Demand was quite good across the polymer markets in March but material availability tightened.
L/LDPE prices fell slightly during the first two weeks of March. Following a small €20/tonne reduction in the March ethylene contract price, producers targeted a rollover. Most early contracts were however being settled at around €5-10/tonne lower compared to price settlements of the previous month, despite solid demand and limited availability.
Demand was quite lively at the beginning of the month as firming oil prices led converters to believe that feedstock costs would soon bottom out.
Demand was however expected to fall during the Easter holiday period at the end of the month as most film producers operate at a lower rate.
Plant outages have limited availability of LDPE material and import volumes were at a lower level than seen in the previous month. LLDPE was more readily available with imports continuing to swell supply.
In March, HDPE producers were seeking a price rollover to bolster their profit margins after the ethylene contract price settled €20/tonne lower. However, most early contracts were settling €10/tonne lower compared with the previous month, despite low material availability and good demand.
Overall, material availability for HDPE grades were relatively short with blow moulding grades facing slightly tighter bottlenecks than blown film and injection moulding grades. A plant maintenance turnaround at a large Belgian plant has further exacerbated the supply situation. However, a steady supply of imported material continues to supplement local production.
As oil prices were on a rising trend, most converters sought to replenish inventories at the beginning of the month. Demand was however expected to weaken during the Easter holiday period later in the month, with most converters operating at reduced rates.
In early March, the PP sector was much steadier compared with the sharp reduction in prices seen in the previous month. The March propylene contract price was unchanged from February, which prompted producers to call for a small price increase to improve their margin position. Brisk demand and tightening supply permitted marginal price gains for contracts settled during early trading.
Offtake was quite lively late February into early March as converters sought additional material to rebuild inventories. Signs that crude oil prices, and hence feedstock costs, were turning upward, stimulated sales. Demand was however expected to be dampened by the Easter holidays at the end of the month.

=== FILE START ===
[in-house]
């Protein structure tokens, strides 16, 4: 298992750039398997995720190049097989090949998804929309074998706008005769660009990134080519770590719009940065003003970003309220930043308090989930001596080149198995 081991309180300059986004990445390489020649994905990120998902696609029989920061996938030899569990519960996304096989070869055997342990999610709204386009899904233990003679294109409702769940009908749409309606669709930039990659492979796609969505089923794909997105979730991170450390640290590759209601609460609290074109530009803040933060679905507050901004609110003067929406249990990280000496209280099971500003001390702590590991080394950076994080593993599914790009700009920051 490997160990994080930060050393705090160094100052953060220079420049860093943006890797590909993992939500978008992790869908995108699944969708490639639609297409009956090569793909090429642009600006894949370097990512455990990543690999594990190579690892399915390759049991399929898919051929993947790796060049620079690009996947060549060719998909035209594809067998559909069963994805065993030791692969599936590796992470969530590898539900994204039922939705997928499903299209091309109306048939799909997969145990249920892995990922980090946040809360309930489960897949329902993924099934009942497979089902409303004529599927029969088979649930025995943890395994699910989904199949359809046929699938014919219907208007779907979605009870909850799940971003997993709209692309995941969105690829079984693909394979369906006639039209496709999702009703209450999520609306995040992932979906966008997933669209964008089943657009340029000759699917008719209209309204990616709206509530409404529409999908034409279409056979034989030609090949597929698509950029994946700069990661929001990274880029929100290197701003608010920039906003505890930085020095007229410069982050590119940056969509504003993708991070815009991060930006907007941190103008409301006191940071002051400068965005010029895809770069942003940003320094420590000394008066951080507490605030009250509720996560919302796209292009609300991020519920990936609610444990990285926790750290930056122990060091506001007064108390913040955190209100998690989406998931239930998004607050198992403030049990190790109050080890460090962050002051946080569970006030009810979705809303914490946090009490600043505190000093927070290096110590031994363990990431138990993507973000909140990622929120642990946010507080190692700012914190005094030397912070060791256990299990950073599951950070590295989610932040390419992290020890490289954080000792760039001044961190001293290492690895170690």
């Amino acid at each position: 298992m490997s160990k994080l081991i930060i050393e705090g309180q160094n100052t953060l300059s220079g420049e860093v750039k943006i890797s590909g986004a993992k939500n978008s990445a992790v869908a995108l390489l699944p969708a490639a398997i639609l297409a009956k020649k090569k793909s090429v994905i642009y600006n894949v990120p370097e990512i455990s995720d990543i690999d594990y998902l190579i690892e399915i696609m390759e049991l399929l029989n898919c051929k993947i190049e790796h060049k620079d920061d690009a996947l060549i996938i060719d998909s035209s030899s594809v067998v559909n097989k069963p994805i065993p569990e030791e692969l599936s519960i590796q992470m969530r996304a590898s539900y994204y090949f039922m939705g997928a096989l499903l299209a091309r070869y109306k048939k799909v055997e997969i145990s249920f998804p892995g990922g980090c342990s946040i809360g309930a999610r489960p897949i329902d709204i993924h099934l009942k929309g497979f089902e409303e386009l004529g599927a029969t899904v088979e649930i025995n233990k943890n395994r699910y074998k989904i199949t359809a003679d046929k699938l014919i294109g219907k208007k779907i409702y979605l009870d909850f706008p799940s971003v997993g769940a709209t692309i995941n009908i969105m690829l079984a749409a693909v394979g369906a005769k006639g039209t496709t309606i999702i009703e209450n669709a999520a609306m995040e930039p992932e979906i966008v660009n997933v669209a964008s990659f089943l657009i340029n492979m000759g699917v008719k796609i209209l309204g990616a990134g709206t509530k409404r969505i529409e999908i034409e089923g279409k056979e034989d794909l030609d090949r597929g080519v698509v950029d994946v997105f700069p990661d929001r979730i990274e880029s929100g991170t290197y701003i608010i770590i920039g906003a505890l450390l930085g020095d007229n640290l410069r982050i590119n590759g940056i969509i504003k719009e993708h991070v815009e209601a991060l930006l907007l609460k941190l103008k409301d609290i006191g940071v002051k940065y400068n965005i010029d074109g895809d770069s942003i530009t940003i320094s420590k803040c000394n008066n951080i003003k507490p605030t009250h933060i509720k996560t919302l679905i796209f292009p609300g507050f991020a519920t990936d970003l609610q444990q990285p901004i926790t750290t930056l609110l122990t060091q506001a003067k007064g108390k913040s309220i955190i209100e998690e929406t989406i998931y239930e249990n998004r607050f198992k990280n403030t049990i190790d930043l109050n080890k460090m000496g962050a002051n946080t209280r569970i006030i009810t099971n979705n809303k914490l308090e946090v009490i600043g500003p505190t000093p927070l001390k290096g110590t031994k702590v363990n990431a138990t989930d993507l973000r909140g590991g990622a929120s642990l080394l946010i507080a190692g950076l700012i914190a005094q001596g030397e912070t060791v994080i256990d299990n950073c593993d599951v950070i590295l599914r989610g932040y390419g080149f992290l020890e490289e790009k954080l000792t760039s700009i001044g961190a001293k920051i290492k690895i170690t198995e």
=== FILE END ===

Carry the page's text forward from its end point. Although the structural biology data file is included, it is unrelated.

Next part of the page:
Material availability was somewhat shorter last month. This was largely due to a series of scheduled plant maintenance programmes and a lower volume of Russian homopolymer imports.
Following the surprisingly steep €100/tonne rise in the March styrene monomer (SM) reference price, PS producers called for price increases ranging €100-120/tonne. Producers justified the sharp rise in SM costs on the likelihood of impending supply shortages. In early trading, PS contracts for smaller customers were settling close to the €100/tonne increase in feedstock costs. It remained to be seen whether the full cost increase could be passed onto larger customers settling later in the month.
PS demand started to recover with the arrival of spring and higher crude oil prices also encouraged converters to rebuild stocks.
PS supply was generally sufficient to meet demand. SM availability is however likely to be tighter over the next couple of months. There are several plant maintenance turnarounds planned and imports from the US into Europe are easing.
The €20/tonne reduction in ethylene costs meant just a €10/tonne reduction in the PVC cost base last month. PVC producers targeted a price rollover or even a small price increase to rebuild their profit margins. Tightening supply and a pick-up in demand saw PVC prices largely unchanged from the previous month during the first two weeks of March.
Following a period of plentiful supply, PVC availability started to tighten last month. Several European PVC production plants had either begun or were about to undergo routine maintenance programmes. In addition, higher North American PVC prices meant that imports from the region would likely wane.
The onset of spring heralded an upturn in offtake to the construction sector. There was also a notable rise in export business. Demand was however likely to slow during the Easter holidays.
In early March, PET producers achieved price increases just over the rise in their cost base to provide much-needed margin improvement. The March paraxylene contract price settled €10/tonne higher, while monoethylene glycol settled up €11/tonne. The combined cost increases meant a €10/tonne rise in the PET cost base.
Tightening market fundamentals permitted PET sellers to raise contract prices on average by €10-20/tonne. Spot prices were increasing at an even faster rate as producers reduced supply on the spot market to cover rising demand to meet their contractual obligations. However, PET notations in southern Europe barely moved due to continued import pressure.
Seasonal PET demand has improved as processors build up stocks ahead of the beverage bottle-making season.
Maintenance work is due to be carried out at several PET plants this spring, which will reduce supply.